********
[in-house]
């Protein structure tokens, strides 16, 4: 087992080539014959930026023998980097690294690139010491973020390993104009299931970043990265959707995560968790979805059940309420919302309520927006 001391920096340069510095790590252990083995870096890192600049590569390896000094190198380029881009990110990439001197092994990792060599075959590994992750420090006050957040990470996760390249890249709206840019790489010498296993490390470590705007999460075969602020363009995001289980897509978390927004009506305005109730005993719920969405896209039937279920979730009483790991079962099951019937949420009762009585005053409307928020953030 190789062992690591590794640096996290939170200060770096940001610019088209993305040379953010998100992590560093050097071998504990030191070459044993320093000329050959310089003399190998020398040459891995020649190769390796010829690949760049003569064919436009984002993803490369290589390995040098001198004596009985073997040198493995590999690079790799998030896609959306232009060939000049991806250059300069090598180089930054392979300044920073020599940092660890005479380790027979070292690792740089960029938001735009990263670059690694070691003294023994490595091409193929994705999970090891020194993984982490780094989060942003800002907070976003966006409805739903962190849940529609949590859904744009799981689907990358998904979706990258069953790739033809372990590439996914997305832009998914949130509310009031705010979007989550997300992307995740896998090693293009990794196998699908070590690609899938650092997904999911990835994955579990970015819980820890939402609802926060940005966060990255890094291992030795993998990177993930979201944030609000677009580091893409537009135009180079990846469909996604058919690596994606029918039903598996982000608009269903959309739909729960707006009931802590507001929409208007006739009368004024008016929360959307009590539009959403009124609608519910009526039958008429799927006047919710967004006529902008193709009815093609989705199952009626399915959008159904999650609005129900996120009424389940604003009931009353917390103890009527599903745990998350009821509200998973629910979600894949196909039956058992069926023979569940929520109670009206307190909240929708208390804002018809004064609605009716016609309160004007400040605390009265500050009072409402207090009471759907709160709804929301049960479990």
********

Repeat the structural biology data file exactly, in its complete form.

[in-house]
């Protein structure tokens, strides 16, 4: 087992080539014959930026023998980097690294690139010491973020390993104009299931970043990265959707995560968790979805059940309420919302309520927006 001391920096340069510095790590252990083995870096890192600049590569390896000094190198380029881009990110990439001197092994990792060599075959590994992750420090006050957040990470996760390249890249709206840019790489010498296993490390470590705007999460075969602020363009995001289980897509978390927004009506305005109730005993719920969405896209039937279920979730009483790991079962099951019937949420009762009585005053409307928020953030 190789062992690591590794640096996290939170200060770096940001610019088209993305040379953010998100992590560093050097071998504990030191070459044993320093000329050959310089003399190998020398040459891995020649190769390796010829690949760049003569064919436009984002993803490369290589390995040098001198004596009985073997040198493995590999690079790799998030896609959306232009060939000049991806250059300069090598180089930054392979300044920073020599940092660890005479380790027979070292690792740089960029938001735009990263670059690694070691003294023994490595091409193929994705999970090891020194993984982490780094989060942003800002907070976003966006409805739903962190849940529609949590859904744009799981689907990358998904979706990258069953790739033809372990590439996914997305832009998914949130509310009031705010979007989550997300992307995740896998090693293009990794196998699908070590690609899938650092997904999911990835994955579990970015819980820890939402609802926060940005966060990255890094291992030795993998990177993930979201944030609000677009580091893409537009135009180079990846469909996604058919690596994606029918039903598996982000608009269903959309739909729960707006009931802590507001929409208007006739009368004024008016929360959307009590539009959403009124609608519910009526039958008429799927006047919710967004006529902008193709009815093609989705199952009626399915959008159904999650609005129900996120009424389940604003009931009353917390103890009527599903745990998350009821509200998973629910979600894949196909039956058992069926023979569940929520109670009206307190909240929708208390804002018809004064609605009716016609309160004007400040605390009265500050009072409402207090009471759907709160709804929301049960479990």